A METRO ARTICLE YESTERDAY INCORRECTLY REFERRED TO JAMES A. MISENHEIMER AS A FORMER MUSIC AND DRAMA TEACHER AT MONTGOMERY COUNTY'S CHURCHILL HIGH SCHOOL. SCHOOL ROLLS LIST HIM AS A TEACHER OF VOCAL MUSIC. (PUBLISHED 06/16/99)

A former drama and music teacher at Winston Churchill High School pleaded guilty yesterday in Montgomery County Circuit Court to having sexual relations with a 15-year-old student in his office at the Potomac school.

James A. Misenheimer, who taught at the Montgomery County high school for more than 10 years, pleaded guilty to a single third-degree sexual offense for engaging in oral sex with the girl, a sophomore who was one of his students. Prosecutors said Misenheimer and the student had a sexual relationship that lasted about a month early this year.

Police arrested Misenheimer, 34, of Olney, in February after he allegedly sent improper sexual messages to another of his students -- a 14-year-old girl -- via the Internet. A few days after the arrest, the 15-year-old girl contacted authorities and disclosed her relationship with the teacher.

Misenheimer, who was placed on administrative leave with pay in February, submitted his resignation last month, school officials said yesterday.

Speaking before Judge Martha G. Kavanaugh, Assistant State's Attorney Alex Foster likened Misenheimer's school office to a "bachelor pad," noting that it had a sofa bed, a refrigerator and provisions for candlelight. Misenheimer, Foster said after the hearing, would sometimes sleep overnight in his office. "It was like a small apartment, and I think it was just inappropriate for a teacher."

Prosecutors said they were satisfied with the plea. "We are convinced that this plea achieves everything we wanted: a felony conviction, the end of his teaching career, registration of his name on the sex offenders registry and the freedom to ask the judge to send him to jail for the maximum possible term," said State's Attorney Douglas F. Gansler.

"Teachers are supposed to be role models, not sexual predators. We do not tolerate this behavior," Gansler said.

Foster said prosecutors plan to ask for prison time when Misenheimer is sentenced Aug. 25; the maximum allowed for the offense is 10 years. Misenheimer is free on bond until then. In exchange for his guilty plea, prosecutors will not pursue the misdemeanor charge he faced in connection with the e-mails that were sent to the younger girl.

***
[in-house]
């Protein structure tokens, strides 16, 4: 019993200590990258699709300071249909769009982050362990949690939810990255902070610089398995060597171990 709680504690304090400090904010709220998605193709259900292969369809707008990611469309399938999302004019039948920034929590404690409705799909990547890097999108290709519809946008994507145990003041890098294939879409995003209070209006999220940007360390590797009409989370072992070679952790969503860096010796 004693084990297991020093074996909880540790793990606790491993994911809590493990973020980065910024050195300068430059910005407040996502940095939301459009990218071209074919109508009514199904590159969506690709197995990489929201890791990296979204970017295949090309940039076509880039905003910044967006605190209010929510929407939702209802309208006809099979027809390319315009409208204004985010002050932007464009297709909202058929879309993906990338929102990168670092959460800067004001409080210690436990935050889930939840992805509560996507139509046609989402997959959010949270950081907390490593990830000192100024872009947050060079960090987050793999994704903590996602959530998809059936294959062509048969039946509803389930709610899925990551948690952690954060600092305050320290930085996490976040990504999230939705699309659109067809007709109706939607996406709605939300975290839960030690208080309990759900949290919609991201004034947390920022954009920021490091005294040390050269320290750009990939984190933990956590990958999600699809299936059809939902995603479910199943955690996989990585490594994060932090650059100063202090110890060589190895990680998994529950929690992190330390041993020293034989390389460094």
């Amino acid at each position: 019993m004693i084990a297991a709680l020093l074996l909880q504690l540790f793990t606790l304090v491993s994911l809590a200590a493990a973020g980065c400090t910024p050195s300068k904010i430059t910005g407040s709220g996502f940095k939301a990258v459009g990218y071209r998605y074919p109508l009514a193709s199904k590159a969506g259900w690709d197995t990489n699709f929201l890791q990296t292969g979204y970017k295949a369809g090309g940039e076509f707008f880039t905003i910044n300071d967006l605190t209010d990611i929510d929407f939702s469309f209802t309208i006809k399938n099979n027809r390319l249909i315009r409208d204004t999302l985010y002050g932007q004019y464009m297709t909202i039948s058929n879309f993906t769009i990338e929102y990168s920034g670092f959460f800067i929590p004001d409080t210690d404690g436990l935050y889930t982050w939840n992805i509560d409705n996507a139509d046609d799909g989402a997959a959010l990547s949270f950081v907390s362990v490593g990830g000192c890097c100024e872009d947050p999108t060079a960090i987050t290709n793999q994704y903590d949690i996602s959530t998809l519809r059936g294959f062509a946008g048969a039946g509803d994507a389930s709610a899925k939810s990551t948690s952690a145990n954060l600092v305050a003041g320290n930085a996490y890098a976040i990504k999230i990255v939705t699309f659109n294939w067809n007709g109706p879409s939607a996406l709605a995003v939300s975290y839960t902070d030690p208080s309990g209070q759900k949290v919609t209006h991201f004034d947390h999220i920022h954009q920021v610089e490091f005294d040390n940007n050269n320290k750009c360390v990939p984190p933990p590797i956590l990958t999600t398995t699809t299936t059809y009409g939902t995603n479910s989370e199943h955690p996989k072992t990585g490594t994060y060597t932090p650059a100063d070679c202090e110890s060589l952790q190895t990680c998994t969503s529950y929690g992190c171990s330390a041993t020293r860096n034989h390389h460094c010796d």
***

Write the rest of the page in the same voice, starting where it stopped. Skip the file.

David C. Driscoll, Misenheimer's attorney, called the prosecution's characterization of Misenheimer "harsh" and "hyperbole." "I don't think the facts of this case bear that out. It's kind of bordering on sensationalism," he said, adding that any characterizations should be made in the context of Misenheimer's years at the school. Driscoll said he will ask the judge for a sentence of probation.

In his more than 10 years at Churchill, Misenheimer became a popular teacher who directed the school's Showstoppers choir and "Blast From the Past" musical revue. Prosecutors said he had a lot of influence, especially among students interested in pursuing careers in entertainment.

"He took advantage of the fact that he was the one in charge of this Broadway show stuff," Foster said.

According to the statement of facts prosecutors presented in court, Misenheimer's relationship with the 15-year-old included sexually graphic messages sent over the Internet. Misenheimer met with the sophomore on at least six occasions in his office, according to the statement of facts. Sometimes, she would return to the school after hours to meet with him. The prosecutor said the two did not have intercourse, but did engage in other forms of sexual activity, including oral sex and masturbation.

When authorities began investigating Misenheimer, Foster said, the teacher had a "rehearsal session" with the girl to act out what they would tell police to deny their relationship.

"Any time a defendant pleads guilty to the lead charge without limiting the time in jail while also sparing a child from having to testify in court, we have achieved a fair result," Foster said. "The victim, her parents and the police are all satisfied with the resolution of the case."